In a preliminary version of their plan for securing cyberspace, White House advisers tout the strategy as being a collaborative effort among industry, academia, the military and the government. But lawmakers who would be instrumental in making the plan work said they have had no direct input in its crafting.
According to a draft of the strategy obtained by eWeek, coordinating with Congress is one of a half-dozen principles guiding the plan being created by the Presidents Critical Infrastructure Protection Board. To ensure that the administrations approach enjoys "broad support and consensus, the Executive Branch will consult with and seek input from Congress," the draft reads.
In developing the initial strategy and laying the groundwork for debate, however, the board has not sought congressional feedback.
"We gave some background briefings to key lawmakers," said Andy Purdy, senior adviser for IT security and privacy at the CIPB, in Washington. "Were not soliciting their input."
The draft plan, which was first reported in eWeek Aug. 26, includes calls for creating a federal Network Operations Center to collect increased amounts of security data as well as provisions for bolstering the collection and analysis of network traffic at colleges. The plan also calls for the creation of a privacy czar role, to oversee privacy compliance in government.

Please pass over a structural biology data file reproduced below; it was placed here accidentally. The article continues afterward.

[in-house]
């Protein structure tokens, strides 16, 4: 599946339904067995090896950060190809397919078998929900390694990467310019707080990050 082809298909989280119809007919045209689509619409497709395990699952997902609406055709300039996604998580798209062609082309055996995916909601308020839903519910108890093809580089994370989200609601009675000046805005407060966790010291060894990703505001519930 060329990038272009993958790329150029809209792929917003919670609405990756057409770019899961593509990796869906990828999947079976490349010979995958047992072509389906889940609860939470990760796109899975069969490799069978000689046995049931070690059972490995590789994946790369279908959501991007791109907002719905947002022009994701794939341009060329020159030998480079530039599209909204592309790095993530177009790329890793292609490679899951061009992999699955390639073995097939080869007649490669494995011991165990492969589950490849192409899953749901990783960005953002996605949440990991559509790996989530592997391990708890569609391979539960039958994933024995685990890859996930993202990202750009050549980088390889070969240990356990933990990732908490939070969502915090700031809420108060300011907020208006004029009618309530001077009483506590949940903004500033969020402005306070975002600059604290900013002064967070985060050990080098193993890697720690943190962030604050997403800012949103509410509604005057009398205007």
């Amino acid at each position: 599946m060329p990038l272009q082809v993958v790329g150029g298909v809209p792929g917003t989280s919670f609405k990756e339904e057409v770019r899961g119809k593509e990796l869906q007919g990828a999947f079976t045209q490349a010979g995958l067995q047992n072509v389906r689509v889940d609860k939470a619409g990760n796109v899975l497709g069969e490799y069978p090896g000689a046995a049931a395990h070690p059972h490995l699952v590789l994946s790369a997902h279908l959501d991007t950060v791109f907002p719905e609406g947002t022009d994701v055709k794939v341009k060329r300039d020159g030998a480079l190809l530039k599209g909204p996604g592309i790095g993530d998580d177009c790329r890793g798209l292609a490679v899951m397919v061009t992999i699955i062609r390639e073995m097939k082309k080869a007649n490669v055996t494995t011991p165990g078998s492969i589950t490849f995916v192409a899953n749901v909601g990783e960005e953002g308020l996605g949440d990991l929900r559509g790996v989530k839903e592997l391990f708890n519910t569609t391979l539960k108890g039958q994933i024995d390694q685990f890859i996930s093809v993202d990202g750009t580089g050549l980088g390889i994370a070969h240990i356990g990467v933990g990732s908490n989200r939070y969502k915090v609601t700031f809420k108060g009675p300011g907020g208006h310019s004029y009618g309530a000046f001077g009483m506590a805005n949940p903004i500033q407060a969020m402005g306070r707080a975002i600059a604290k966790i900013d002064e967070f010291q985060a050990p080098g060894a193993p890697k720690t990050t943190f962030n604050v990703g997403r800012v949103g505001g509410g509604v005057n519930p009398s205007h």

Some of the drafts proposals would require legislative action to advance, a point not lost on the CIPB and noted in the draft document.
Still, although it touches on expanded surveillance and privacy issues, several members of the relevant congressional committees said they have not been apprised of the drafts proposals.
An assistant to Sen. John McCain, R-Ariz., the ranking Republican on the Senate commerce committee, said the senators technology advisers have not been involved in the strategy so far. The assistant added that McCain has had input on some IT matters.
An assistant to Rep. John Conyers, D-Mich., said the congressman also has not been consulted by the White House despite Conyers position on the House Judiciary Committee.